Prominent Malaysian political commentator Chandra Muzzafar, a former political ally of opposition leader Anwar Ibrahim, agrees that the Internet will play an important role in coming elections. “It will be a major actor in some constituencies and controlling it is difficult,” he told IPS.
Censorship rears its head
But along with the government’s attempt to become more media savvy ahead of the elections has come a desire to curtail the freedoms allowed to other social media practitioners and rights groups who utilise these channels to spread their message to civil society.
On Sep. 13, the independent Star newspaper reported that the prominent human rights group SUARAM was being investigated by the Home Ministry and five government agencies, including the Registrar of Societies, on allegations that they received funds from the Open Society Foundation (OSF), whose chairman is international financial speculator George Soros.
SUARAM’s membership includes a number of opposition MPs linked to Anwar Ibrahim’s People’s Justice Party (PKR). The rights group has waged a long anti-corruption crusade against the government.
Government-controlled media reported that investigations by the Domestic Trade, Cooperatives and Consumerism Ministry found three letters addressed to SUARAM dated 2007, 2008 and 2010, detailing grants amounting to nearly 189,000 dollars from the OSF.
“Civil society is now continuously portrayed in the media as the enemy who is seeking to overthrow the government at the behest of foreign powers. These accusations have also been hurled at BERSIH [the Coalition for Free and Fair Elections], more so since July last year when we had a successful rally of more than 50,000 people on the streets of Kuala Lumpur, clamouring for clean and fair elections,” Ambiga Sreenevasan, co-chair of BERSIH, said in a commentary published by “Malaysian Insider” last week.
Another alternative media outfit that has been consistently accused of receiving funds from Soros is Malaysiakini.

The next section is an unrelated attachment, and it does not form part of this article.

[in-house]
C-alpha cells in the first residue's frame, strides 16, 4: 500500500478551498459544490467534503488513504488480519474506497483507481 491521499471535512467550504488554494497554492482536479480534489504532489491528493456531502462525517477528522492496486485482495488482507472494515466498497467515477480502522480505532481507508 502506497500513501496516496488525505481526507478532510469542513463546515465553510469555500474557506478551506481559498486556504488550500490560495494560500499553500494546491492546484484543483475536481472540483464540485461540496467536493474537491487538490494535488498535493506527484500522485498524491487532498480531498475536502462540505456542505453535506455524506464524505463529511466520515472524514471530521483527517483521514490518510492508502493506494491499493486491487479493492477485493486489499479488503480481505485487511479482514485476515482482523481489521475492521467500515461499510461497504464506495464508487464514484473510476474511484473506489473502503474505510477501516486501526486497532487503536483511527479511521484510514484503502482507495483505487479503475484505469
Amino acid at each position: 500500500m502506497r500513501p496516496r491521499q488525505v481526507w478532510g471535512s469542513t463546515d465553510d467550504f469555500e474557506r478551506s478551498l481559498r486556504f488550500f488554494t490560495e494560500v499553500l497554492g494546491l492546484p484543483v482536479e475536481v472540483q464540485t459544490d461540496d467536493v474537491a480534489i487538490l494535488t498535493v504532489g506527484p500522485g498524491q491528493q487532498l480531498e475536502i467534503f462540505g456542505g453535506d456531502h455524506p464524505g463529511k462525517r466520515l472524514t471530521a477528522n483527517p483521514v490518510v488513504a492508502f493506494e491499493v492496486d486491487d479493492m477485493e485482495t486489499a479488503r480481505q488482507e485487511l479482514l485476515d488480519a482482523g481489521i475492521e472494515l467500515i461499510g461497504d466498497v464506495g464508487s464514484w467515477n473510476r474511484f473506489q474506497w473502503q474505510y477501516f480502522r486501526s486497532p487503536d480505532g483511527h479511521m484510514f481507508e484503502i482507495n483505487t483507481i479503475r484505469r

“While we are non-partisan that doesn’t mean we are apolitical. We are very political. We cover issues we feel strongly about such as corruption, press freedom and human rights,” Gan said in an interview with IPS.
“We will speak for people who do not have access to mainstream media. We speak for the voiceless, those who suffer human rights abuses that are not covered properly by mainstream media. That has always been our position. People see us as pro-opposition because we cover those issues,” he added.
Internet — or economy?
But though active netizens are breaking the government’s “monopoly on truth,” and the powerful Reformasi movement — comprised of a Malay core and based on exposing corruption and abuse of power within the government — is on the rise, experts like Muzzafar believe BN will have an easy victory at the polls.
He believes the economy will be the key factor in determining the outcome of the election. The Malaysian economy is currently strong and stable. Unemployment is at a low 2.7 percent as of August 2012, gross domestic product (GDP) growth was 5.6 percent in the second quarter of 2012 and industrial production was up by 4.9 percent in September 2012, according to the Department of Statistics.
Though Malaysia enjoys a strong alternative media network, a vibrant NGO sector and a robust opposition — the three ingredients necessary to topple a ruling government — Gan believes that BN will win on account of their huge state machinery and state funds — the government’s television and radio networks, along with the government-controlled mainstream newspapers, have a huge influence on Malay rural voters who form the backbone of the electorate.
And though the opposition has been targeting young voters, the recent nationwide university elections don’t augur well. According to Star, Pro-Aspirasi, a group widely seen to be pro-establishment and pro-government, “won big” in elections at 8 out of 15 public universities on Sep. 25.